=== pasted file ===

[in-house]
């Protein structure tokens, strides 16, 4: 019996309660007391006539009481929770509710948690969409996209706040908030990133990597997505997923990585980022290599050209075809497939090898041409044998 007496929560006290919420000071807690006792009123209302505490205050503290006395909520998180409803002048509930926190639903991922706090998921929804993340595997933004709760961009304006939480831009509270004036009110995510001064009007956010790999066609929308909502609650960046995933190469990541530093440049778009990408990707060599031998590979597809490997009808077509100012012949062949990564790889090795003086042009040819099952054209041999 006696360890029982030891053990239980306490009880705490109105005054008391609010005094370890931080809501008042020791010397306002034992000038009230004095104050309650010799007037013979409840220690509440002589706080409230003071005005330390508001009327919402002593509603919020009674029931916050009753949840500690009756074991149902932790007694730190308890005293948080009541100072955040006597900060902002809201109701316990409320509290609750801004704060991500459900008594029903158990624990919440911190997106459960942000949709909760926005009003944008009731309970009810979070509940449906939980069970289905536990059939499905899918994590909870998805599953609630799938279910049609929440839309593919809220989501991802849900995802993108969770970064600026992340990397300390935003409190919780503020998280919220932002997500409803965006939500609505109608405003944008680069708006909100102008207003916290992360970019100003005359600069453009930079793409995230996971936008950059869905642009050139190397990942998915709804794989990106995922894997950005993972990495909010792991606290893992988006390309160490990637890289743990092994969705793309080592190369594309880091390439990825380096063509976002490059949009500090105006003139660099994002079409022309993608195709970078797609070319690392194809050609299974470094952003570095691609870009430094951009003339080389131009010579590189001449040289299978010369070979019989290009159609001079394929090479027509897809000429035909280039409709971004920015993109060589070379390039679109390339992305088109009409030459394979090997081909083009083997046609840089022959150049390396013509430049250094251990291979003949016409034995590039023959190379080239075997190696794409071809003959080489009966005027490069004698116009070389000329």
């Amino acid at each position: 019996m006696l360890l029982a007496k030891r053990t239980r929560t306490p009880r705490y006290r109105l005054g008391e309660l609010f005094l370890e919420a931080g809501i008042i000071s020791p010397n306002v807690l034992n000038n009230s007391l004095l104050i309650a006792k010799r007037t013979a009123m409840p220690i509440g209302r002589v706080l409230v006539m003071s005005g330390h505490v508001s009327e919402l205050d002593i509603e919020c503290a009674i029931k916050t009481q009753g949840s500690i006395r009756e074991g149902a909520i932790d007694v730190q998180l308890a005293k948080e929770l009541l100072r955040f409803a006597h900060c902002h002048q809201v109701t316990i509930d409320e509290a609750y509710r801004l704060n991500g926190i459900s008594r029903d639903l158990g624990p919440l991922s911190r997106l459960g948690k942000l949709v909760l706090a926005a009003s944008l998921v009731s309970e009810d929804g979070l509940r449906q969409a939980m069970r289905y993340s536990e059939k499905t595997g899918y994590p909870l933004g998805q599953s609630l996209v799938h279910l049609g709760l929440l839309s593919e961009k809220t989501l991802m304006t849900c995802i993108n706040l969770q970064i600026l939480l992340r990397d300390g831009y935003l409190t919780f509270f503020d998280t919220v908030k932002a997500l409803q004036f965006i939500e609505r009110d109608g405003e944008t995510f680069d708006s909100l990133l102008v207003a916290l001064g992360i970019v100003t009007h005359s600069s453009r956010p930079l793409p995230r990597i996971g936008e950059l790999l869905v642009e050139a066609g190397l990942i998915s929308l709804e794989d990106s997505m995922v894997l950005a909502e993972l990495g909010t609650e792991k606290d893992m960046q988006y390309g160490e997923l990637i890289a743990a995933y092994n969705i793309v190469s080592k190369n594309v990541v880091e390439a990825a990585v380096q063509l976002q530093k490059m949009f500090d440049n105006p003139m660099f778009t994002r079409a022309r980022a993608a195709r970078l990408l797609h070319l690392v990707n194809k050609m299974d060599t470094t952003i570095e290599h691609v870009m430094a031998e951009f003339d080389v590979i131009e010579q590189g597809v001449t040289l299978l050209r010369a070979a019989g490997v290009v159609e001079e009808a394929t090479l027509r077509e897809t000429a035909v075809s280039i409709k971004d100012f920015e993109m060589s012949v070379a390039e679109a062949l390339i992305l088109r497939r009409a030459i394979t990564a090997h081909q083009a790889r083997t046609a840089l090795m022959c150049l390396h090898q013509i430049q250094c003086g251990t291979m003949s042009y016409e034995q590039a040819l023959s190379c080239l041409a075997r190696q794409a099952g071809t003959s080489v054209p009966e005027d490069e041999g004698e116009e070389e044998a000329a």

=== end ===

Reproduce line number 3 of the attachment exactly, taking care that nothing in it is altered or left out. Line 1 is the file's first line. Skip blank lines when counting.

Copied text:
């Amino acid at each position: 019996m006696l360890l029982a007496k030891r053990t239980r929560t306490p009880r705490y006290r109105l005054g008391e309660l609010f005094l370890e919420a931080g809501i008042i000071s020791p010397n306002v807690l034992n000038n009230s007391l004095l104050i309650a006792k010799r007037t013979a009123m409840p220690i509440g209302r002589v706080l409230v006539m003071s005005g330390h505490v508001s009327e919402l205050d002593i509603e919020c503290a009674i029931k916050t009481q009753g949840s500690i006395r009756e074991g149902a909520i932790d007694v730190q998180l308890a005293k948080e929770l009541l100072r955040f409803a006597h900060c902002h002048q809201v109701t316990i509930d409320e509290a609750y509710r801004l704060n991500g926190i459900s008594r029903d639903l158990g624990p919440l991922s911190r997106l459960g948690k942000l949709v909760l706090a926005a009003s944008l998921v009731s309970e009810d929804g979070l509940r449906q969409a939980m069970r289905y993340s536990e059939k499905t595997g899918y994590p909870l933004g998805q599953s609630l996209v799938h279910l049609g709760l929440l839309s593919e961009k809220t989501l991802m304006t849900c995802i993108n706040l969770q970064i600026l939480l992340r990397d300390g831009y935003l409190t919780f509270f503020d998280t919220v908030k932002a997500l409803q004036f965006i939500e609505r009110d109608g405003e944008t995510f680069d708006s909100l990133l102008v207003a916290l001064g992360i970019v100003t009007h005359s600069s453009r956010p930079l793409p995230r990597i996971g936008e950059l790999l869905v642009e050139a066609g190397l990942i998915s929308l709804e794989d990106s997505m995922v894997l950005a909502e993972l990495g909010t609650e792991k606290d893992m960046q988006y390309g160490e997923l990637i890289a743990a995933y092994n969705i793309v190469s080592k190369n594309v990541v880091e390439a990825a990585v380096q063509l976002q530093k490059m949009f500090d440049n105006p003139m660099f778009t994002r079409a022309r980022a993608a195709r970078l990408l797609h070319l690392v990707n194809k050609m299974d060599t470094t952003i570095e290599h691609v870009m430094a031998e951009f003339d080389v590979i131009e010579q590189g597809v001449t040289l299978l050209r010369a070979a019989g490997v290009v159609e001079e009808a394929t090479l027509r077509e897809t000429a035909v075809s280039i409709k971004d100012f920015e993109m060589s012949v070379a390039e679109a062949l390339i992305l088109r497939r009409a030459i394979t990564a090997h081909q083009a790889r083997t046609a840089l090795m022959c150049l390396h090898q013509i430049q250094c003086g251990t291979m003949s042009y016409e034995q590039a040819l023959s190379c080239l041409a075997r190696q794409a099952g071809t003959s080489v054209p009966e005027d490069e041999g004698e116009e070389e044998a000329a």